US manufacturing output dropped by the most in just over 74 years in March as the novel coronavirus pandemic fractured supply chains, suggesting business investment contracted further in the first quarter.
The Federal Reserve said on Wednesday manufacturing production plummeted 6.3 percent last month, the biggest decrease since February 1946. Data for February was revised down to show output at factories slipping 0.1 percent instead of edging up 0.1 percent as previously reported.
Economists polled by Reuters had forecast manufacturing output dropping 3.2 percent in March.
The Fed said “the estimates in this release incorporated data on stay-at-home orders as well as other information on industrial activity for late in the month.”
Production at factories dropped at a 7.1 percent annualized rate in the first quarter, the sharpest since the first quarter of 2009, after decreasing at a 0.5 percent pace in the October-December period. Manufacturing, which accounts for 11 percent of the US economy, was already struggling from the fallout of the Trump administration’s trade war with China well before the before the coronavirus hit US shores.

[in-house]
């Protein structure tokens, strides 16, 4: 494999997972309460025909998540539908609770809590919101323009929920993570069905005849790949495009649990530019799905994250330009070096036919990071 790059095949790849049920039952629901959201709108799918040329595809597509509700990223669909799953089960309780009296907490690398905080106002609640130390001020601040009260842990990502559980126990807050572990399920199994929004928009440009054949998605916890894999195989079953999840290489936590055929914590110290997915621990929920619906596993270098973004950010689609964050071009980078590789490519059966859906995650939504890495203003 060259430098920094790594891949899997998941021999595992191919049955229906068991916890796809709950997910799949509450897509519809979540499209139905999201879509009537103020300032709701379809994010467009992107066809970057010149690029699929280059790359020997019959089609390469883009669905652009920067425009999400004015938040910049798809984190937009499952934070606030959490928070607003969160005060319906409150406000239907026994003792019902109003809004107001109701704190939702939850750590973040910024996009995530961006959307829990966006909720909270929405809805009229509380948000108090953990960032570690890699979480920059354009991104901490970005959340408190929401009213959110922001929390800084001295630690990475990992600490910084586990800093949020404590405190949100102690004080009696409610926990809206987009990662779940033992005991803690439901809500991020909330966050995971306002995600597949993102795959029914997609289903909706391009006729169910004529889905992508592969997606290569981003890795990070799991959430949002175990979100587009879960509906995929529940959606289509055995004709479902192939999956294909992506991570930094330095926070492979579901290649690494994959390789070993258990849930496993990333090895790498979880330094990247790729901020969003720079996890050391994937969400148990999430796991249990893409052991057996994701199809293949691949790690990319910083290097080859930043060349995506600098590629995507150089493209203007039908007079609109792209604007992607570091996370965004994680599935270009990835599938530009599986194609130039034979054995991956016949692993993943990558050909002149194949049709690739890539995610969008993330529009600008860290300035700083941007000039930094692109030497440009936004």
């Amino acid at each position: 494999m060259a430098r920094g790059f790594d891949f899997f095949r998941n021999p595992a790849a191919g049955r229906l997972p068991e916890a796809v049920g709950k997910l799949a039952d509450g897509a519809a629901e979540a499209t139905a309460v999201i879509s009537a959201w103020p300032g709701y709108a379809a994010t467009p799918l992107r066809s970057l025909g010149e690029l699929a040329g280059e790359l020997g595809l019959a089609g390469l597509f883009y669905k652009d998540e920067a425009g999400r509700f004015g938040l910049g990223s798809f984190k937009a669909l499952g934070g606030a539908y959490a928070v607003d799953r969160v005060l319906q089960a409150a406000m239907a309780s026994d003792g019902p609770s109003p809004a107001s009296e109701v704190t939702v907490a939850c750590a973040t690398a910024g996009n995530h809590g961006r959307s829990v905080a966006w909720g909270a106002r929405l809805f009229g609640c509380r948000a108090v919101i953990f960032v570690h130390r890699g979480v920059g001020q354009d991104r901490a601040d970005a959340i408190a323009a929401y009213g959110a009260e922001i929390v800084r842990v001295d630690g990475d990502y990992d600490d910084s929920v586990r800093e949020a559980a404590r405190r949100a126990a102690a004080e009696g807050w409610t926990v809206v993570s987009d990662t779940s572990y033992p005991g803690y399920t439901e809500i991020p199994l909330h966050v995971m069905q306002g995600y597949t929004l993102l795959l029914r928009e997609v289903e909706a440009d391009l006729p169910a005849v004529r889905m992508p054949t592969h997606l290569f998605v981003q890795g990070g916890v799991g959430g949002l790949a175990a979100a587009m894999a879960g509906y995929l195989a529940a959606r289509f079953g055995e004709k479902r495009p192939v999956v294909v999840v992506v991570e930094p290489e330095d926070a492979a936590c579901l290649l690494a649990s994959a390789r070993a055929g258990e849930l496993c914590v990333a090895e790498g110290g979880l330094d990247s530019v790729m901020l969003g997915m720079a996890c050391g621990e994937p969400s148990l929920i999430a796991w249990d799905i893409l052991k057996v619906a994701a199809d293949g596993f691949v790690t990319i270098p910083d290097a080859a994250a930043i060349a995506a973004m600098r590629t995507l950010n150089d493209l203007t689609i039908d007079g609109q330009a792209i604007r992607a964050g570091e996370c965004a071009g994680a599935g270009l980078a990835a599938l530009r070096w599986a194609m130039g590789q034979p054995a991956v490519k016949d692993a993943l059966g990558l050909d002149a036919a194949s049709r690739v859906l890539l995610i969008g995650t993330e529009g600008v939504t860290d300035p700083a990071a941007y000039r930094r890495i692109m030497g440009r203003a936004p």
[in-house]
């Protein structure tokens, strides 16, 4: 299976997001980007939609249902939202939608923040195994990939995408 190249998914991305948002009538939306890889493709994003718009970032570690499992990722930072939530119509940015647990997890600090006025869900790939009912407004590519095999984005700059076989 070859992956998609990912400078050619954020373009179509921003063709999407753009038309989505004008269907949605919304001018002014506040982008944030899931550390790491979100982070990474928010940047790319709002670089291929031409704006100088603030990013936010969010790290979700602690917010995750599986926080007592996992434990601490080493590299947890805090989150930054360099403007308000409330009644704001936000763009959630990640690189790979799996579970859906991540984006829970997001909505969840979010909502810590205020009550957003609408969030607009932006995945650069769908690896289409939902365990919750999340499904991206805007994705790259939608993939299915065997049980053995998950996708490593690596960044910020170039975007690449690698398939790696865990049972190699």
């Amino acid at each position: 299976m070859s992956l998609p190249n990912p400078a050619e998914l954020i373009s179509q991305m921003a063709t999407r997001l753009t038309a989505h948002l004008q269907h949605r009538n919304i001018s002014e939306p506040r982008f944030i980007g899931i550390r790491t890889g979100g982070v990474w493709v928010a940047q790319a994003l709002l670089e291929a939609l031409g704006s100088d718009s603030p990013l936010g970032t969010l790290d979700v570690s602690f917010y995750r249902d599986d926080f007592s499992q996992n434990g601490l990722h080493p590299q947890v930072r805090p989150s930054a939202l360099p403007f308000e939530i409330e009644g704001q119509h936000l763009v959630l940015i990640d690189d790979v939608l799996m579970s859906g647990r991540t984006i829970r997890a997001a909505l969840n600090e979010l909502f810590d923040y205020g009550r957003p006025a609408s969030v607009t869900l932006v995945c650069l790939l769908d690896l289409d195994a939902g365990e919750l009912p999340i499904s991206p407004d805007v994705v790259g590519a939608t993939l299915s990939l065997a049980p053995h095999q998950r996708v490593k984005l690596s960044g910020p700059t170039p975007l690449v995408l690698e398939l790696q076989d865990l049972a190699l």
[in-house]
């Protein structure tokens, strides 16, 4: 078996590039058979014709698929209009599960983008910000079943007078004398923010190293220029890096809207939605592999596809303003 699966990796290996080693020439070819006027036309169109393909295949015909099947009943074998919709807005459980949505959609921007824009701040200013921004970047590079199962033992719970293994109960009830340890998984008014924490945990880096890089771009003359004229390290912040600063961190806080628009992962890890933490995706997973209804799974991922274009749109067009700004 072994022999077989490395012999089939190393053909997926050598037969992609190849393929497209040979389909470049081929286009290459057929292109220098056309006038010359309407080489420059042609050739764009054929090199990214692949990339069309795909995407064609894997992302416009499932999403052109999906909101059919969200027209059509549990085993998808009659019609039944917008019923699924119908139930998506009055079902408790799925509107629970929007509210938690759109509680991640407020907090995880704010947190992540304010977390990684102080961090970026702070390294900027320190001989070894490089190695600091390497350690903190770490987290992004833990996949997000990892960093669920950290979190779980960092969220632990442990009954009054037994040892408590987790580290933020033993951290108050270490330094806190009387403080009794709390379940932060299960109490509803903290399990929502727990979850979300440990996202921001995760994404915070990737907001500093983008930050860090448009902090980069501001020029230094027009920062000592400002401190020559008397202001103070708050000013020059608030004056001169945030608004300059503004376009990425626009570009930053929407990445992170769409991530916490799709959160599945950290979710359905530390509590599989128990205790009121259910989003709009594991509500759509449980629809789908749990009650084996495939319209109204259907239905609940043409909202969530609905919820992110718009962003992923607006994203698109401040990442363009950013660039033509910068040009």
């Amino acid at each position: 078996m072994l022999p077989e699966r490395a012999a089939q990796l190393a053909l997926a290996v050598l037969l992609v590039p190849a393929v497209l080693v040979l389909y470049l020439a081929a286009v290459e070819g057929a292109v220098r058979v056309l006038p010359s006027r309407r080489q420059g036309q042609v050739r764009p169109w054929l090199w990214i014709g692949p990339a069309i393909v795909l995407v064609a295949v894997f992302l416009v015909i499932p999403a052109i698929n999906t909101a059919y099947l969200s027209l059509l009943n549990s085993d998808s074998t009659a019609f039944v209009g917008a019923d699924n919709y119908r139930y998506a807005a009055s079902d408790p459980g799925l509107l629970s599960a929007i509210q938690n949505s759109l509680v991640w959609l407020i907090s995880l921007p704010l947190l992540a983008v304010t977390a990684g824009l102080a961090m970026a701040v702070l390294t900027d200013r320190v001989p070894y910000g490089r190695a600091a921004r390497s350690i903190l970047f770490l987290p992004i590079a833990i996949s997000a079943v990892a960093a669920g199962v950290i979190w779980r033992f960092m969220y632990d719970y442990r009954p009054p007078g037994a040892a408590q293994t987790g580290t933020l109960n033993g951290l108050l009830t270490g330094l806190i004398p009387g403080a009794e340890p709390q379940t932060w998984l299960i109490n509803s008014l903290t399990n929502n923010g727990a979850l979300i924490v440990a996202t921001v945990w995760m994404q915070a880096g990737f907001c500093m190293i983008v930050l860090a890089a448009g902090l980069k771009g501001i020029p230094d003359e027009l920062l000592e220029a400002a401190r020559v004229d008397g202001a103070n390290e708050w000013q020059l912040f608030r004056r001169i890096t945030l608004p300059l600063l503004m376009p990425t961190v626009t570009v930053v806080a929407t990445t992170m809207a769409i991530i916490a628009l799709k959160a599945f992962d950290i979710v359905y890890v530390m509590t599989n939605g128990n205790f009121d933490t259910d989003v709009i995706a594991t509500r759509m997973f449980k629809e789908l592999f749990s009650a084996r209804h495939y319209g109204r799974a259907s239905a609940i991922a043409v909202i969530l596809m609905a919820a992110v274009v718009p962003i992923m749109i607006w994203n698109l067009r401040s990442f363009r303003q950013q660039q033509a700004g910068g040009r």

In addition to disrupting global supply chains, the highly contagious virus, which causes a respiratory illness called COVID-19, has depressed demand for crude oil, undercutting spending by oil producers on drilling and shaft exploration equipment. Business investment has contracted for three straight quarters, the longest such stretch since the Great Recession. That downturn appears to have deepened in the first quarter.